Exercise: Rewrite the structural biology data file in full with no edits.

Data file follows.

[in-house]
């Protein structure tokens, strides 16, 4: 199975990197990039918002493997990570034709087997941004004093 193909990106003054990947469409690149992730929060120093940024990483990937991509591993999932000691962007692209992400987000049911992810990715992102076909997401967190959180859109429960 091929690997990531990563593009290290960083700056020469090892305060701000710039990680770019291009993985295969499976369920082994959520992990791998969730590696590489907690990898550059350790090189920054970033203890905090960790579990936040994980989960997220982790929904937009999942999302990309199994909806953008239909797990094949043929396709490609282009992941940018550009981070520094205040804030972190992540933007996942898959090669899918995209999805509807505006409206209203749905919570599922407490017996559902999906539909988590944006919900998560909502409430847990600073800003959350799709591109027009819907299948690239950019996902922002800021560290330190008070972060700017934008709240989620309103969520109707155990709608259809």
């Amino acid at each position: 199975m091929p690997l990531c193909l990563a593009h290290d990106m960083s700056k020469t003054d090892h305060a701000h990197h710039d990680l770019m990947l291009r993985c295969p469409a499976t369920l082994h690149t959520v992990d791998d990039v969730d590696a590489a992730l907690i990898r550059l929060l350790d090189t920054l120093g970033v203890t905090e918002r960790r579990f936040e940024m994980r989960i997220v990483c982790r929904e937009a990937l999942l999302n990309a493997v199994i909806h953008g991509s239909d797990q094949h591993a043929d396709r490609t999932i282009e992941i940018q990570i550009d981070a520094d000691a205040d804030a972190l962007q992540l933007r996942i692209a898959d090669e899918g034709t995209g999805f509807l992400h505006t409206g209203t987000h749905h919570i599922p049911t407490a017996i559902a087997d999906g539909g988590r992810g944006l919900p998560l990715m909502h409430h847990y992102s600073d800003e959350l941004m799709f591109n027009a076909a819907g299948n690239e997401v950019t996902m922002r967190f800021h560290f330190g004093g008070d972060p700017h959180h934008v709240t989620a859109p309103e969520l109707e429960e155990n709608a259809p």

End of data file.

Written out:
[in-house]
């Protein structure tokens, strides 16, 4: 199975990197990039918002493997990570034709087997941004004093 193909990106003054990947469409690149992730929060120093940024990483990937991509591993999932000691962007692209992400987000049911992810990715992102076909997401967190959180859109429960 091929690997990531990563593009290290960083700056020469090892305060701000710039990680770019291009993985295969499976369920082994959520992990791998969730590696590489907690990898550059350790090189920054970033203890905090960790579990936040994980989960997220982790929904937009999942999302990309199994909806953008239909797990094949043929396709490609282009992941940018550009981070520094205040804030972190992540933007996942898959090669899918995209999805509807505006409206209203749905919570599922407490017996559902999906539909988590944006919900998560909502409430847990600073800003959350799709591109027009819907299948690239950019996902922002800021560290330190008070972060700017934008709240989620309103969520109707155990709608259809």
């Amino acid at each position: 199975m091929p690997l990531c193909l990563a593009h290290d990106m960083s700056k020469t003054d090892h305060a701000h990197h710039d990680l770019m990947l291009r993985c295969p469409a499976t369920l082994h690149t959520v992990d791998d990039v969730d590696a590489a992730l907690i990898r550059l929060l350790d090189t920054l120093g970033v203890t905090e918002r960790r579990f936040e940024m994980r989960i997220v990483c982790r929904e937009a990937l999942l999302n990309a493997v199994i909806h953008g991509s239909d797990q094949h591993a043929d396709r490609t999932i282009e992941i940018q990570i550009d981070a520094d000691a205040d804030a972190l962007q992540l933007r996942i692209a898959d090669e899918g034709t995209g999805f509807l992400h505006t409206g209203t987000h749905h919570i599922p049911t407490a017996i559902a087997d999906g539909g988590r992810g944006l919900p998560l990715m909502h409430h847990y992102s600073d800003e959350l941004m799709f591109n027009a076909a819907g299948n690239e997401v950019t996902m922002r967190f800021h560290f330190g004093g008070d972060p700017h959180h934008v709240t989620a859109p309103e969520l109707e429960e155990n709608a259809p």